Capstone Title

Gymnodinium breve as a Causative Agent in the Occurence of Florida Red Tides

Defense Date

1994

Document Type

Capstone

Degree Name

M.S. Marine Biology

First Advisor

Gary S. Kleppel

Second Advisor

Patricia Blackwelder

Third Advisor

Karl Schaum

Abstract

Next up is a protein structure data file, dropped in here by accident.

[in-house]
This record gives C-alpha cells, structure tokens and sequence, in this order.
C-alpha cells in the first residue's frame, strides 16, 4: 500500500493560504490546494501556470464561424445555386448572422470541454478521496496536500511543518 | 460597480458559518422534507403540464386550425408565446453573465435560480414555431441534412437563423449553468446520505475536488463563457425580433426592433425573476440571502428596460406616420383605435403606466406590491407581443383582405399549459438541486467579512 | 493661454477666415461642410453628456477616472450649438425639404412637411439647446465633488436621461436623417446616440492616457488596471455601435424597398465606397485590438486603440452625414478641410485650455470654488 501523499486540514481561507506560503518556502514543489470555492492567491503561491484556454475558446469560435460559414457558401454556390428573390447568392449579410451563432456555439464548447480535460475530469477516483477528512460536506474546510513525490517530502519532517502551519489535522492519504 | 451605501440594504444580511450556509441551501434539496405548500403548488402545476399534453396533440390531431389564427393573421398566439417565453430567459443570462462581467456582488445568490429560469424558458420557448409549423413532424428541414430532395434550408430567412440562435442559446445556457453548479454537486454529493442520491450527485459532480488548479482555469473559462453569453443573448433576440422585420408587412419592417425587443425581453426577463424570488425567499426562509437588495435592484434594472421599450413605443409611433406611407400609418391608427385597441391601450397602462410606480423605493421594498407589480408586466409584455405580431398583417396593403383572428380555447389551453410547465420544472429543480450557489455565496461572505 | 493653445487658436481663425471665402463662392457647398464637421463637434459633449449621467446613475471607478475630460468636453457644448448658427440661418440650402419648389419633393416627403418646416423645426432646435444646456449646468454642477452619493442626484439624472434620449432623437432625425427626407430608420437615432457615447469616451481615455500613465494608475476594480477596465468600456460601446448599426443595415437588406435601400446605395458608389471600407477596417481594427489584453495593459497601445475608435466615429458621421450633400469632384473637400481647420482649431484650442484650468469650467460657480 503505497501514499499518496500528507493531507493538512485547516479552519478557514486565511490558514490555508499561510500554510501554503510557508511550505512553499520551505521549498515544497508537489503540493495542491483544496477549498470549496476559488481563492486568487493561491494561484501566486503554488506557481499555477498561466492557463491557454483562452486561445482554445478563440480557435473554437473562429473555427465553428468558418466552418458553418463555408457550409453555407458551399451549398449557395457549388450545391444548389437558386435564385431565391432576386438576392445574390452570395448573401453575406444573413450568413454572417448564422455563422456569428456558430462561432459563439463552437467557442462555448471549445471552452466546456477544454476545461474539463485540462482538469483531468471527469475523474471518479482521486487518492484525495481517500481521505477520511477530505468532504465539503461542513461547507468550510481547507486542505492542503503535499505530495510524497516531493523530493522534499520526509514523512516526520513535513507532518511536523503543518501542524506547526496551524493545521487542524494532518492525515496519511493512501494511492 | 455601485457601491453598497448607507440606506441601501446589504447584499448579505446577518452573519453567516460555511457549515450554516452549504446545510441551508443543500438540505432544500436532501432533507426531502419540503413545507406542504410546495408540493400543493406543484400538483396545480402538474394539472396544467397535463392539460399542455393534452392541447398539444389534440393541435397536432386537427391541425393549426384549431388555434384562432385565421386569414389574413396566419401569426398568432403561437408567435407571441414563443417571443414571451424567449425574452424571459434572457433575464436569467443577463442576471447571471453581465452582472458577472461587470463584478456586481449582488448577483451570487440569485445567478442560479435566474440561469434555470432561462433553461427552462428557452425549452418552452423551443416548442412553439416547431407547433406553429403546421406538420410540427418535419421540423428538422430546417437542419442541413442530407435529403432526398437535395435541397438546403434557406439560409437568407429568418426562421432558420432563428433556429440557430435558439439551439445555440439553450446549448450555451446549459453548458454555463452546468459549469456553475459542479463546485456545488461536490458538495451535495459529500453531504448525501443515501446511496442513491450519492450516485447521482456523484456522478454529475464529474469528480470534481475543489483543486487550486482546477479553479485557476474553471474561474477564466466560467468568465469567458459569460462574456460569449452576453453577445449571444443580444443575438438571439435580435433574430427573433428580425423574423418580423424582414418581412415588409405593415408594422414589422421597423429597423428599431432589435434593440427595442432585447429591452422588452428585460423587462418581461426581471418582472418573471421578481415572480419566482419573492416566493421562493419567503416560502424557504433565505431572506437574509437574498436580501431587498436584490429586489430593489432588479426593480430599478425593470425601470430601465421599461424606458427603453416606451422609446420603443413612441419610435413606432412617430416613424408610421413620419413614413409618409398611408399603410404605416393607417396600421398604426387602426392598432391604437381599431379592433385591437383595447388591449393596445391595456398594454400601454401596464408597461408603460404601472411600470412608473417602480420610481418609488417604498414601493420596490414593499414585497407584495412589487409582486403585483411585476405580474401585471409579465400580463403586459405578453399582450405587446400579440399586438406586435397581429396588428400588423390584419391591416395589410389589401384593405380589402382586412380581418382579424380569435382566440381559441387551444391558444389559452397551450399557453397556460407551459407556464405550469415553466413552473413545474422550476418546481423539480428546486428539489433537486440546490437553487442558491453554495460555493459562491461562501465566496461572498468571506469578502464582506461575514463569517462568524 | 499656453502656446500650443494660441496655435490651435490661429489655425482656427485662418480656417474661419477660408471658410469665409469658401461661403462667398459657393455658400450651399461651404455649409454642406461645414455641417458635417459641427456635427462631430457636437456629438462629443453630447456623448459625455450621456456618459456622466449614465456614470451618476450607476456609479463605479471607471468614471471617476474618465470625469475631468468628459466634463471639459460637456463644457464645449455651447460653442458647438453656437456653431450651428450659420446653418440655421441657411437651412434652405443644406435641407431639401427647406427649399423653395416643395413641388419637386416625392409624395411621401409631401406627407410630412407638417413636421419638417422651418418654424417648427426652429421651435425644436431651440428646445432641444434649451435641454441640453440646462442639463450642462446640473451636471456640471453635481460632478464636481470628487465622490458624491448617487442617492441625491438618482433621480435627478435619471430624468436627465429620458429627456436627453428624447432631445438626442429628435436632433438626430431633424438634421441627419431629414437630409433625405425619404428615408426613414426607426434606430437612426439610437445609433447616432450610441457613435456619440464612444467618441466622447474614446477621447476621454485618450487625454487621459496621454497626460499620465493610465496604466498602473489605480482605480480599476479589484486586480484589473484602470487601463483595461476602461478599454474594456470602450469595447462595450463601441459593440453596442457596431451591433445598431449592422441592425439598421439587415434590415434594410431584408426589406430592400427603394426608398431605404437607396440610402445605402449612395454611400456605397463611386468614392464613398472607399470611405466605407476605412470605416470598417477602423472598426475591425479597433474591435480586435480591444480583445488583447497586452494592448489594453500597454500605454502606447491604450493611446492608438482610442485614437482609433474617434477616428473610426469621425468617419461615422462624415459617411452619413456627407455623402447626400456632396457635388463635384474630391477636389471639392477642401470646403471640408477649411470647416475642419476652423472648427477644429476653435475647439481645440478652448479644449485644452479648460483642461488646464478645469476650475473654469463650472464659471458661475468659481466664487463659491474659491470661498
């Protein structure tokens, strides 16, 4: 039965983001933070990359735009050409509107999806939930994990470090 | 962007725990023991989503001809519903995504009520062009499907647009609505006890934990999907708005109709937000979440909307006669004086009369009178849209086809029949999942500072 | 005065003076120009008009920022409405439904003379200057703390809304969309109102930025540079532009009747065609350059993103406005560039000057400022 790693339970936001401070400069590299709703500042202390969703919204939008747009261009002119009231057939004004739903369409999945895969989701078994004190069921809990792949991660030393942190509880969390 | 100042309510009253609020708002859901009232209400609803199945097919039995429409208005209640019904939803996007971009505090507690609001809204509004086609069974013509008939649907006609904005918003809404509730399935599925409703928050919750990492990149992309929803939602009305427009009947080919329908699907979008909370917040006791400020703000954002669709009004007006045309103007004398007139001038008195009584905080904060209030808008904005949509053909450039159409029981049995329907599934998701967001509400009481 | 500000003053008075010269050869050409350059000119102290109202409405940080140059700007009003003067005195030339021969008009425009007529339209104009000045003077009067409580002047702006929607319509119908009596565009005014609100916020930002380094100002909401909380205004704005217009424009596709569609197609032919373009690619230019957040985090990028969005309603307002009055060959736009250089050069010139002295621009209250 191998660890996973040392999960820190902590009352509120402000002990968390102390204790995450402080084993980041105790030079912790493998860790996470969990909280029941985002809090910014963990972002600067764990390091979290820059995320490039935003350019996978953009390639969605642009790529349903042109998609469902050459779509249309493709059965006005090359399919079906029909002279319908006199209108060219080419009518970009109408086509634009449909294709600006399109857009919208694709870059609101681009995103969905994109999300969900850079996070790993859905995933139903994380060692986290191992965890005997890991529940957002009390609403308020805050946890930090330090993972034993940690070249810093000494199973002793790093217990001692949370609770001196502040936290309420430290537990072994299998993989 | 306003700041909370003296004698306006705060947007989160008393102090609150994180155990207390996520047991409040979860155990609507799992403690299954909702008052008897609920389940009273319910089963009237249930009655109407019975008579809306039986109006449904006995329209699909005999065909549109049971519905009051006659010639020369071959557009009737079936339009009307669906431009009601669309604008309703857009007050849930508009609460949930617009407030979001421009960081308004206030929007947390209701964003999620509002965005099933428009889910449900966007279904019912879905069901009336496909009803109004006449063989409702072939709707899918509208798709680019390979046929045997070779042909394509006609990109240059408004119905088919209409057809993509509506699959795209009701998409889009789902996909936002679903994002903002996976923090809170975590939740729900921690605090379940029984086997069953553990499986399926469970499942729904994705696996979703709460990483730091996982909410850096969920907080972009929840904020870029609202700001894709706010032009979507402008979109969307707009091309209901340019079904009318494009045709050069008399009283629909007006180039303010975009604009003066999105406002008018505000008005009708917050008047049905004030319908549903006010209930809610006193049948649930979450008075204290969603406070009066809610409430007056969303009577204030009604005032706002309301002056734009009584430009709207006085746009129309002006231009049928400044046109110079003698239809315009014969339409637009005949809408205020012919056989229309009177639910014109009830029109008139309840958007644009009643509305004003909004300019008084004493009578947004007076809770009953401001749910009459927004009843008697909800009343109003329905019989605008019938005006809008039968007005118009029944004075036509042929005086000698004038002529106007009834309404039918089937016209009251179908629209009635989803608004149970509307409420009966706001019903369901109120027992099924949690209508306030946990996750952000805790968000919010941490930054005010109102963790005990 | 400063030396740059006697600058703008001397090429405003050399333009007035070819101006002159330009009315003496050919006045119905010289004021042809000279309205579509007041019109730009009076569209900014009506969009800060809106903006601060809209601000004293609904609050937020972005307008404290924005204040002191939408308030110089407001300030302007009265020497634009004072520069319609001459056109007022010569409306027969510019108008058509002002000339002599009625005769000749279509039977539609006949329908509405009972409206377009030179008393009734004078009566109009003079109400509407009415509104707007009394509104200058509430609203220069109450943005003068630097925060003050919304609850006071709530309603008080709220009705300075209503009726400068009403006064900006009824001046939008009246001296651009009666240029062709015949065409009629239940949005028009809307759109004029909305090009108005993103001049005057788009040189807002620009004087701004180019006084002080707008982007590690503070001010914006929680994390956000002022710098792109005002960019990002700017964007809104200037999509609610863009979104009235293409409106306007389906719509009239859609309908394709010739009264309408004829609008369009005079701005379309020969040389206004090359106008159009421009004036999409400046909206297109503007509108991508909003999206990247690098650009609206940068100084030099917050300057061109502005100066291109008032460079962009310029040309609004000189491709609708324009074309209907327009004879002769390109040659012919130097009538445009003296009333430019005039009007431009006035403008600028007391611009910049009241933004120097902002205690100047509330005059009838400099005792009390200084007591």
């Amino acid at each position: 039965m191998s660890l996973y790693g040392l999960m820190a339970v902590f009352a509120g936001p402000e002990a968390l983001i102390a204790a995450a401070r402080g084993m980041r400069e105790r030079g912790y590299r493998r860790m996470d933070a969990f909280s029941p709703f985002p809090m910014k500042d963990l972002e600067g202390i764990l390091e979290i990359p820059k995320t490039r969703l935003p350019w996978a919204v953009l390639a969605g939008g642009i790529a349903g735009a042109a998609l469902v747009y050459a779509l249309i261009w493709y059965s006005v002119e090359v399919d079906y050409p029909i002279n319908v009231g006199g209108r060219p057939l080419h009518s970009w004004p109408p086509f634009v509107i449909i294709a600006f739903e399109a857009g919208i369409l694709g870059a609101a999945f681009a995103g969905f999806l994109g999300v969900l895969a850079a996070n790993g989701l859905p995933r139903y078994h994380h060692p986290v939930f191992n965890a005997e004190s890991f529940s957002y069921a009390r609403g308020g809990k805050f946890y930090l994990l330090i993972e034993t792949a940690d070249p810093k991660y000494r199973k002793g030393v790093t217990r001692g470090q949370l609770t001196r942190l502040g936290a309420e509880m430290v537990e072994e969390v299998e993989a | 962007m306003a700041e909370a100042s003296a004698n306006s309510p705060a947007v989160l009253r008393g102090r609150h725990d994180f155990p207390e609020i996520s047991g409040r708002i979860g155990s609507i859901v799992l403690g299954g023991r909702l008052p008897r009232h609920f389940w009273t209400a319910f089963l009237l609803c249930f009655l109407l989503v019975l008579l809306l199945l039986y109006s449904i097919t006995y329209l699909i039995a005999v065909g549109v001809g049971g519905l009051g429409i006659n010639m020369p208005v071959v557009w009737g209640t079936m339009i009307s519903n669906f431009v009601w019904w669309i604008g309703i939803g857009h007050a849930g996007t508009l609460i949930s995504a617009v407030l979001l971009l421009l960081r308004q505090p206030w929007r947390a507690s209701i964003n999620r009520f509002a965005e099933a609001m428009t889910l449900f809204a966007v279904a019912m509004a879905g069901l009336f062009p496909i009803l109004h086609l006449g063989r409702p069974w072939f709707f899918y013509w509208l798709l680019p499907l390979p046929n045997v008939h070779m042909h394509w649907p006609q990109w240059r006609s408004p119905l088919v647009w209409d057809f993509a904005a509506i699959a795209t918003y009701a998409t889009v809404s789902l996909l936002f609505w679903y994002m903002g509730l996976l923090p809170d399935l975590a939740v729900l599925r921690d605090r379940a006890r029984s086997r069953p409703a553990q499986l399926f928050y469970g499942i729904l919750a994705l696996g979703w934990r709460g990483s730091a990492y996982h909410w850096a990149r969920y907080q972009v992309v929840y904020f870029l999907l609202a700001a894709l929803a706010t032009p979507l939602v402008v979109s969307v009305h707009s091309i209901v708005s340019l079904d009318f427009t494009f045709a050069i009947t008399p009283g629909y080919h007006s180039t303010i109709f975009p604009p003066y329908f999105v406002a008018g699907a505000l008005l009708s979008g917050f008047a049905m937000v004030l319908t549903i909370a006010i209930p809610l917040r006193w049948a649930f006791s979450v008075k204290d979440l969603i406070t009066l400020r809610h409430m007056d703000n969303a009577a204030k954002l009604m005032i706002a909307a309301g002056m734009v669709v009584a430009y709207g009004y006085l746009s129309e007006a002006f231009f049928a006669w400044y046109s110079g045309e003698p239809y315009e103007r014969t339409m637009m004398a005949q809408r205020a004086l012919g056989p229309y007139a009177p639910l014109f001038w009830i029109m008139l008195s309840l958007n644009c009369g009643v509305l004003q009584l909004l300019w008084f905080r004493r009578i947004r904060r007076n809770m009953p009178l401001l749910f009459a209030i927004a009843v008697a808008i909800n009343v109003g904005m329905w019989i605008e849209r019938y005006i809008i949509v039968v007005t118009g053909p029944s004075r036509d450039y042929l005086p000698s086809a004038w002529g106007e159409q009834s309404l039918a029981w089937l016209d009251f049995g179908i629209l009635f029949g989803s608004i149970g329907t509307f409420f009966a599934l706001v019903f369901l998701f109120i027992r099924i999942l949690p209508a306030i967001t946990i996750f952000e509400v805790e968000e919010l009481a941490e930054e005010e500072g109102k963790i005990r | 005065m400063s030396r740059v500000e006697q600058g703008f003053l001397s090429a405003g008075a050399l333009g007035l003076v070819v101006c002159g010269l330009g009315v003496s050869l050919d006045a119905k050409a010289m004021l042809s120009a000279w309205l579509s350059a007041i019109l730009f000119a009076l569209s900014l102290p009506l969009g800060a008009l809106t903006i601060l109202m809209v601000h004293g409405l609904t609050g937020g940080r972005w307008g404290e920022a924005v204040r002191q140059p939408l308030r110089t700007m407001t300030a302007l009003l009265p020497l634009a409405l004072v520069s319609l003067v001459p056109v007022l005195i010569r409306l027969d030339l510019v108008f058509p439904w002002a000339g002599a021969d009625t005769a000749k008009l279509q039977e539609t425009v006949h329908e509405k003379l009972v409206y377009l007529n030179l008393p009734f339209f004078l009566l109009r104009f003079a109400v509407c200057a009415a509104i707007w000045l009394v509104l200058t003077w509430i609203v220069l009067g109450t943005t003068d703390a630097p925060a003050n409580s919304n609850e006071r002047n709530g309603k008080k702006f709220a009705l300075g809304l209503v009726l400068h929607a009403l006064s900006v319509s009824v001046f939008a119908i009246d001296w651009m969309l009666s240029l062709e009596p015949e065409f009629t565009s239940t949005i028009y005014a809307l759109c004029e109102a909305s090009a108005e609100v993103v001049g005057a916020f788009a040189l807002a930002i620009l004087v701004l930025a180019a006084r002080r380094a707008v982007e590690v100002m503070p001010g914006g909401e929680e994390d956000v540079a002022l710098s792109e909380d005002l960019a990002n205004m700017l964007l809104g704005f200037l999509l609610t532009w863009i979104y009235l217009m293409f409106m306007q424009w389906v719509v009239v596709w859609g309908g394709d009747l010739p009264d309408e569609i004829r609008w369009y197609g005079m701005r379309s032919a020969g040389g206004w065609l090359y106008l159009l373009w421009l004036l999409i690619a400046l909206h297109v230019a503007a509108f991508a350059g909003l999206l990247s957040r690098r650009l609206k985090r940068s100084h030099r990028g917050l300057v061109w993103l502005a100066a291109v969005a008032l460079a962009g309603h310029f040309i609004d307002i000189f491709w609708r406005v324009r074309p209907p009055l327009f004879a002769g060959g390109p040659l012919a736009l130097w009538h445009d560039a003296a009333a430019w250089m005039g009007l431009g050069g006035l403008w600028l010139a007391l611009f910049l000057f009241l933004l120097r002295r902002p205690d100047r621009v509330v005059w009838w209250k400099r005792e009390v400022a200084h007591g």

Blooms of the dinoflagellate Gymnodinium breve commonly occur in the Gulf of Mexico, especially along the southwest Florida Coast. It is hypothesized that these blooms are the result of sudden population explosions due to increased mitotic division rates brought about by a combination of environmental conditions advantageous to the organism. Temperatures and salinities within the proper range and the availability of light and nutrients lend themselves favorably to initiation of the bloom. Hydrographic features such as winds, tides, currents and convergences act as concentrating and dispersal mechanisms. This paper examines these factors and presents data from the literature which documents red tide events over the past forty five years. It is apparent that red tides are often normal population increases that are confined or physically concentrated by various hydrographic features.

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